A single processor with multi-processing/multi-threading or CMP can be supported in different ways such as Time-Sliced Multi-threading (TSM), Switch-on Event multi-threading (SEM) and Simultaneous Multi-Threading (SM).

Time-Sliced Multi-threading (TSM) In time-sliced multi-threading, the processor switches from one task to another after a fixed amount of time has passed. This technique is also called real multi­tasking. As there is only one processor, there will be always some loss of execution cycles in the time-slice multi-threading. But each thread must be gel the attention of the processor whenever its turn comes. When there is a cache miss. the processor will switch to another thread automatically.

Switch-on Event Multi-threading (SEM) The processor could be designed to switch to another task whenever a cache miss occurs.

Simultaneous Multi-threading (SM) In simultaneous multi-threading or hyper-threading, multiple threads may be executed on a single processor without switching. When multiple threads are executed simultaneously, it leads to better use of resources. Actually, hyper-threading (HT) technology brings the SM into life in Intel architecture.

Architecture of Pentium 4 Processor

Figure 12.62 shows a system in which there are two physical processors without hyper-threading technology. On the other hand, Fig. 12.63 shows a two-processor system where each unit is capable of hyper-threading technology. Therefore, the system in Fig. 12.63 can be implemented as 4 CPU systems. This scheme has the same performance gains but the cost increase is only 5% due to about 5% die-area size increase.

Architecture of Pentium 4 Processor

Architecture State (AS) Hyper-threading technology was introduced on the Intel Pentium 4 Xeon TM processor. In this processor, there are two logical processors in a single physical processor. Each logical processor has a complete set of the architecture state.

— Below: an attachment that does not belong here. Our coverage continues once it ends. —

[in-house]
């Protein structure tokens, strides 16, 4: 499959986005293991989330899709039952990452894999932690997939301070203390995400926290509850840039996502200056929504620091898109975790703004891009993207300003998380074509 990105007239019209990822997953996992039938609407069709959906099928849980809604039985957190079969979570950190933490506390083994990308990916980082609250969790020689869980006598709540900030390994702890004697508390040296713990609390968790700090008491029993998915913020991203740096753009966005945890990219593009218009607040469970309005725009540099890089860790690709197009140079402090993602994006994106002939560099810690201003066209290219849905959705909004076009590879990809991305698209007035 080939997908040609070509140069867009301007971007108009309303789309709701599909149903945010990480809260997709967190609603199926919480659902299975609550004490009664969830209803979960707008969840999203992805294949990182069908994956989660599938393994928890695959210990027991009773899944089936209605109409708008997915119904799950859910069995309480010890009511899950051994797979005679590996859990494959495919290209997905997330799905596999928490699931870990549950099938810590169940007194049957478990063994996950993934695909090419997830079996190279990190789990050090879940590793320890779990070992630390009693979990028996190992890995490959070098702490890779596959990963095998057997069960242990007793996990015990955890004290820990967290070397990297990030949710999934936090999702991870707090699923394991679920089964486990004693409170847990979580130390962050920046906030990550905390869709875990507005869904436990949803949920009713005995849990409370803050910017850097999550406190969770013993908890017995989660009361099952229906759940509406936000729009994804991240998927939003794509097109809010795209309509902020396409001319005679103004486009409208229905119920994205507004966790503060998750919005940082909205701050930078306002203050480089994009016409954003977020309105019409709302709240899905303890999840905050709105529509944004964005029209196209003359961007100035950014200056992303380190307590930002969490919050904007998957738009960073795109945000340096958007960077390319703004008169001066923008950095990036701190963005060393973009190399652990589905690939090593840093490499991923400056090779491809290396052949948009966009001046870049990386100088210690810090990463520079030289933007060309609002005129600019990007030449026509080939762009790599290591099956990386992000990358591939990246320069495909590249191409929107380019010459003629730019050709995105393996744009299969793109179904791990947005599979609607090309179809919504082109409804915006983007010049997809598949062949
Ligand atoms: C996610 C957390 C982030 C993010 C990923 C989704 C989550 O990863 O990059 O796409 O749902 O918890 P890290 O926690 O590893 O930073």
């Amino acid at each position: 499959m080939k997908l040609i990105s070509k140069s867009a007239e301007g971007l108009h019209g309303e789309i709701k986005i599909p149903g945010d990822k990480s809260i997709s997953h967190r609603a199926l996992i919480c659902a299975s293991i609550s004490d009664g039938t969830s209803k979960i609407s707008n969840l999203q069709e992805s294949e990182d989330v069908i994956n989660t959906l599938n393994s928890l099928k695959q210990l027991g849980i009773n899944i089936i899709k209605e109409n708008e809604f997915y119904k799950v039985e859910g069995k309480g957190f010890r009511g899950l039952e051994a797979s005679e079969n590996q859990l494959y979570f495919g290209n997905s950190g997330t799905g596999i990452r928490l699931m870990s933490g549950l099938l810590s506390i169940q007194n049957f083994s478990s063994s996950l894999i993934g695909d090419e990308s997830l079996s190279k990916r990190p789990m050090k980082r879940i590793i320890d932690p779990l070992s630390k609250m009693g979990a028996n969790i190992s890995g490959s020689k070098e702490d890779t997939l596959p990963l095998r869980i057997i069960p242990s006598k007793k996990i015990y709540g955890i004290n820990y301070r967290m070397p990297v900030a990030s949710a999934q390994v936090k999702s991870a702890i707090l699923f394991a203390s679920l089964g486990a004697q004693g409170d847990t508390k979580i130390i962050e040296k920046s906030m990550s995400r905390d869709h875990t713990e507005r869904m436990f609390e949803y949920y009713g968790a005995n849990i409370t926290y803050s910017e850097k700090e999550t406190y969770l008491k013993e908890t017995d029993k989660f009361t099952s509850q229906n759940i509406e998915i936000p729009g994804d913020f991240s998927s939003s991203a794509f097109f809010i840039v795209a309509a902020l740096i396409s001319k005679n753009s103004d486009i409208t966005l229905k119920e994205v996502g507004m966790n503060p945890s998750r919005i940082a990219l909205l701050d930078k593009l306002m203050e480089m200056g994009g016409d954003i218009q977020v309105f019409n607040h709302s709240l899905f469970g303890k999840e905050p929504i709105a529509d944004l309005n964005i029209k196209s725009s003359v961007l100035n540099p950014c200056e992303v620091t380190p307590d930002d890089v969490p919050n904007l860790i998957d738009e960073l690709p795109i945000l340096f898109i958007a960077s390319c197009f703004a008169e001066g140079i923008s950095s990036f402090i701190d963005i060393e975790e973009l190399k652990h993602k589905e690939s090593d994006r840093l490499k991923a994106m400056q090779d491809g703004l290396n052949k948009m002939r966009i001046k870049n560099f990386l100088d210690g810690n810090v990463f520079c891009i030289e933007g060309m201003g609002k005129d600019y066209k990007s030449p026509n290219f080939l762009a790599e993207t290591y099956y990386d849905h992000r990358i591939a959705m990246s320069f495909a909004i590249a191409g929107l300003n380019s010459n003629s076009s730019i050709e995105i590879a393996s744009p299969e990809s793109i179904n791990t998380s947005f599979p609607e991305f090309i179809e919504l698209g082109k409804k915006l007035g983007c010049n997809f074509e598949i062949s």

The architecture state has the following registers:

  • Registers including the general-purpose registers
  • Control register
  • Advanced Programmable Interrupt Controller (APIC) registers
  • Machine state registers

Since two architecture states are present in a single physical processor, the processor acts as two proces­sors with respect to software perspective. There are three types of resources in hyper-threading technology such as replicated resources, shared resources, and shared/replicated resources,

Replicated Resources Each processor has general-purpose registers, control registers, flags, time stamp counters, and APIC registers. The content of these registers are used as replicated resources.

Shared Resources Memory and range registers can be independently read/write. Therefore, memory, range registers and data buses are used as shared resources.

Shared/Replicated Resources The caches and queues in the hyper-threading pipeline can he shared or not shared according to the situation.

Logical processors share resources on the physi­cal processor, such as caches, execution units, branch predictors, control logic, and data buses. Each logical processor has its own advanced programmable inter­rupt controller. Usually, interrupts are sent to a spe­cific logical processor for proper handling.

In most of the applications, multiple numbers of processes or threads may be executed in parallel. This kind of parallel execution is called thread-level par­allelism, and these give better performance in online applications such as the server system and Internet applications.

When the current executing process is completed in time-sliced multi-threading, its context will be saved into the memory. Whenever the process starts execu­tion again, the context of the process is again restored to exactly the same state. Therefore, this process con­sists of the following operations:

  • Save the context of the currently executing process after the time slice is over.
  • Flush the CPU of the same process.
  • Load the context of the new next process, known as context switch.

When the process consists of m number of threads, the total time for context switching will be m times that of a single thread context-switching time. Hence, context switching requires a number of CPU cycles. If multiple numbers of threads are present, system performance will be improved. But a large number of threads consume more time in context switching.

To improve the system performances, the following methods are used:

  • Reduce the number of context switches.